It took the lowest approval ratings of his presidency, as well as the need to both bargain with a legislature held by the opposition and soften the focus on failures in Iraq, but George W. Bush passed a milestone in Tuesday's State of the Union address. For the first time since he took office, he acknowledged both climate change and the growing certainty of humanity's role in it, saying:
And these technologies will help us be better stewards of the environment, and they will help us to confront the serious challenge of global climate change.
Whether the reasons behind this change of direction are purely political or represent a genuine change in viewpoint matters not; the cat is out of the bag, and there is little cover left for Republican opposition to mitigating the production of greenhouse gases. While fools like Oklahoma Senator James Inhofe may now be forced to give ground, the next battle will be in implementing viable plans with which to move forward. Although Mr. Bush's speech finally acknowledged climate change, his proposed solutions remain in the realm of the voluntary and the theoretical, calling only for more ethanol usage and a reduction in gasoline consumption, and avoiding any discussion of cap-and-trade measures.

Fortunately - if pathetically - the situation has reached critical mass; local governments and private groups, fed up with federal procrastination and pandering to the scientific fringe, are leading the way. With California and several other states in the Northeast devising their own environmental requirements and even suing the federal government over carbon dioxide emissions, the potential for a morass of varied and even conflicting regulatory environments has pushed a number of large firms to partner with environmental groups and form the United States Climate Action Partnership (USCAP). USCAP's intent is to pressure the federal government to enact laws that will severely curtail greenhouse gas emissions, and one of its central recommendations for doing so - one it terms "essential" - is a cap-and-trade system.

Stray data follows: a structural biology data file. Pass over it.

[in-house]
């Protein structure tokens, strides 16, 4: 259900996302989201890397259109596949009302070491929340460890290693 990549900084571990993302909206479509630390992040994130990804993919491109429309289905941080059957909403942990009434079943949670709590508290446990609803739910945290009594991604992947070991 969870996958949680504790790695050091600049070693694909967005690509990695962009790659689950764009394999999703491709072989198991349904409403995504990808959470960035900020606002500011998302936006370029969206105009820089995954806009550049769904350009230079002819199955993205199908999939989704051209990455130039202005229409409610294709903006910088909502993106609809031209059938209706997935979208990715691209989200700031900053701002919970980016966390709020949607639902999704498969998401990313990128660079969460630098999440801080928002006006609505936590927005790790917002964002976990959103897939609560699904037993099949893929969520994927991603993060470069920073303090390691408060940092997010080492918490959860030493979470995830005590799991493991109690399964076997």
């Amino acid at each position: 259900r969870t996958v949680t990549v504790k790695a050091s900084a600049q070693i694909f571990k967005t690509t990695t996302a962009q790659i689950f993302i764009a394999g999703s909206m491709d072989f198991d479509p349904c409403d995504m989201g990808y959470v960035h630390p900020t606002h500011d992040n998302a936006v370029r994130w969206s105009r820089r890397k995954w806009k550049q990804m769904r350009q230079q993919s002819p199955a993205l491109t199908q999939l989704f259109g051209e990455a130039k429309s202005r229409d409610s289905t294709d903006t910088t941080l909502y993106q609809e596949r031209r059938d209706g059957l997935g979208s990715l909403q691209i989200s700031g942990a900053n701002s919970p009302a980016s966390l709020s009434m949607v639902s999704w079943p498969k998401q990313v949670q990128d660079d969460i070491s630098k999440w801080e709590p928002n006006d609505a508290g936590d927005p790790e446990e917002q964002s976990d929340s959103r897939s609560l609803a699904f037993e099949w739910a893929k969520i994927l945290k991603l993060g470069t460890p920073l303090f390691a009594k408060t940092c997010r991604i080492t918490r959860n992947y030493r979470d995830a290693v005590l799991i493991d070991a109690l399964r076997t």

Congress appears ready to listen - and perhaps even to override any threatened presidential veto of a cap-and-trade schema. There are currently four versions of legislation to establish such a system in the Senate alone, each with a different balance between pollution reduction and economic safeguards, and hearings to permit additional introductions are scheduled for the end of this month. Wading through this sudden surfeit of forward thinking will be arduous, and it will almost certainly leave some quarters unhappy, but the mere fact of the opportunity - almost six years after President Bush withdrew the United States from the Kyoto Protocol - is cause for optimism.

While the businesses within USCAP are hardly operating out of pure altruism, the kind of partnership they have created with green groups is no less laudable. There is no reason to condemn their enlightened self-interest, as they move to influence what they see as inevitable change, and it is difficult to make the case that finding ways to stabilize the world's climate must perforce come at the expense of America's economy. Further, there will almost assuredly be new sectors that benefit from a cap-and-trade system, whether it be the architects and administrators of the market that results, or the inventors and producers of anti-pollution equipment. This is not - as industry's involvement indicates - a death knell for the American economy; done correctly, it's a way to both reach emissions goals and maintain robust growth that's good for everybody.

Nonetheless, at this point, this promise of progress is only just that, and it will be important to tease out the effective measures from what will very likely be a raft of cosmetic efforts designed to maintain the status quo for special interests. As we do so, it will be crucial to remember that compromise is important, but that with following truths, the consequences are too great for further inaction:
  • Rank of 2006 as hottest year on record in the continental United States: 1
  • Rank of America as top global warming polluter in the world: 1
  • Increase of America's carbon dioxide emissions from the burning of fossil fuels since 1990: 20%